Corresponding authors

Correspondence to Joshua W. Shaevitz, Howard A. Stone or Sabine Petry.

Ethics declarations

Competing interests

The authors declare no competing interests.

Additional information

Peer review informationNature Physics thanks Amy Gladfelter and the other, anonymous, reviewer(s) for their contribution to the peer review of this work.

Publisher’s note Springer Nature remains neutral with regard to jurisdictional claims in published maps and institutional affiliations.

Extended data

Extended Data Fig. 1 Statistics of droplet patterned microtubules imaged with TIRF microscopy.

a, Histogram of droplet sizes and spacings for TIRF experiments at 1 μM GFP–TPX2. N = 35 microtubules were analyzed with a mean size of 0.5 ± 0.1μm and spacing 0.6 ± 0.2μm (mean ± standard deviation). b, Average power spectrum of GFP–TPX2 fluorescence intensities of droplet patterns for TIRF experiments at 1 μM GFP–TPX2 (N = 35 microtubules). The peak indicates the emergence of a periodic pattern with wavelength \({\lambda }_{\max }=0.6\pm 0.1\,\mu {\rm{m}}\) (mean ± standard deviation), in agreement with the histogram analysis. Shaded regions are 95% bootstrap confidence intervals. For calculation details, see Methods.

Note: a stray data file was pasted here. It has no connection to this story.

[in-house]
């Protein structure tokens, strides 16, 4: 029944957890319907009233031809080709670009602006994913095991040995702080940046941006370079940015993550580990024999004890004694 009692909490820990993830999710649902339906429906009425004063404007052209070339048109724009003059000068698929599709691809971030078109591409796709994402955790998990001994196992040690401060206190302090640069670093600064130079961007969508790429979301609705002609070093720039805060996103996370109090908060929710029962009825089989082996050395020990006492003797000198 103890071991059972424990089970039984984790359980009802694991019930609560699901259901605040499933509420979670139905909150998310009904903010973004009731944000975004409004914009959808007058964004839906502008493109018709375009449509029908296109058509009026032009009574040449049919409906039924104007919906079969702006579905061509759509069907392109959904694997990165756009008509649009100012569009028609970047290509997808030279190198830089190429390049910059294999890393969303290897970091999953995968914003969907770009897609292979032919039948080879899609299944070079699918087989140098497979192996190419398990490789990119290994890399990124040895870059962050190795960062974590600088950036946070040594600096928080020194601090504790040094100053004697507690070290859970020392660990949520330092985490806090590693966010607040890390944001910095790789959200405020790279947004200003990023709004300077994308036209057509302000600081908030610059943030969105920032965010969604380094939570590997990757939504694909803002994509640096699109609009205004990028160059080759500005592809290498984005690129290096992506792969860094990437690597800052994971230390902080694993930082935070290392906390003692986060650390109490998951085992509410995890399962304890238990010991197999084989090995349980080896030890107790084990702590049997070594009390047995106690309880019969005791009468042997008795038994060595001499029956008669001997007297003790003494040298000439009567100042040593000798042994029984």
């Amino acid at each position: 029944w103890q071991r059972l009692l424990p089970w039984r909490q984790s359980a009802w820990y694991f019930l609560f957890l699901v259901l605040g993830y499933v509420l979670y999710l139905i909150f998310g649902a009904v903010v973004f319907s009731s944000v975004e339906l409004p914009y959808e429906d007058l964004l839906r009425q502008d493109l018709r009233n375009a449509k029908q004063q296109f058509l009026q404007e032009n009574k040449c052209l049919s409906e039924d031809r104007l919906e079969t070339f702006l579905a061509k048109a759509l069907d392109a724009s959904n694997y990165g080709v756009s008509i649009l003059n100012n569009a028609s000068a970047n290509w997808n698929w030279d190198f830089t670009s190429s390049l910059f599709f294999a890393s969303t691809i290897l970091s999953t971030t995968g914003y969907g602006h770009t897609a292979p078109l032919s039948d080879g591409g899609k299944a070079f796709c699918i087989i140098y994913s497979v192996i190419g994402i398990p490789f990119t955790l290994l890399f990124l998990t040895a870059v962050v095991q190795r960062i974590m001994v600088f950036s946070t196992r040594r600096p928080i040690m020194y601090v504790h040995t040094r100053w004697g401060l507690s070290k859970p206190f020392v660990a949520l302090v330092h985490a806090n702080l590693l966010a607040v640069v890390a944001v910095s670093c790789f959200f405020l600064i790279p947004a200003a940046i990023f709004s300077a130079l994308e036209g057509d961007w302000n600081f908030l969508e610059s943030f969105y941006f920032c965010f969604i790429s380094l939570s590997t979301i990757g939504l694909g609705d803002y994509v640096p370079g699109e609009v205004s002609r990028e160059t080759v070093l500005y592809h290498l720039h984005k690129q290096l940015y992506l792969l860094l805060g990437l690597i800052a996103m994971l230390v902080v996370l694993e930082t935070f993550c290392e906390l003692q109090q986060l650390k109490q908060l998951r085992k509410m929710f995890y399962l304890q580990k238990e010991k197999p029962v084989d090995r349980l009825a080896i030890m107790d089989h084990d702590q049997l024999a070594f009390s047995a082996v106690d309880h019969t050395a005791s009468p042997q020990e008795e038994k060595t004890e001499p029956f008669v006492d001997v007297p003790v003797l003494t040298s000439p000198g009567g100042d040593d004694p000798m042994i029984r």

Source data

Extended Data Fig. 2 TPX2 on the microtubule can appear uniform when imaged via optical microscopy.

a, TIRF microscopy time lapses showing that a 0.1 μM TPX2 coating does not break up into visible droplets like the 1 μM TPX2 coating does. b, Branching microtuble nucleation visualized by TIRF microscopy in X. laevis meiotic cytosol at 0.1 μM TPX2, indicating that branching can occur from diffraction limited droplets.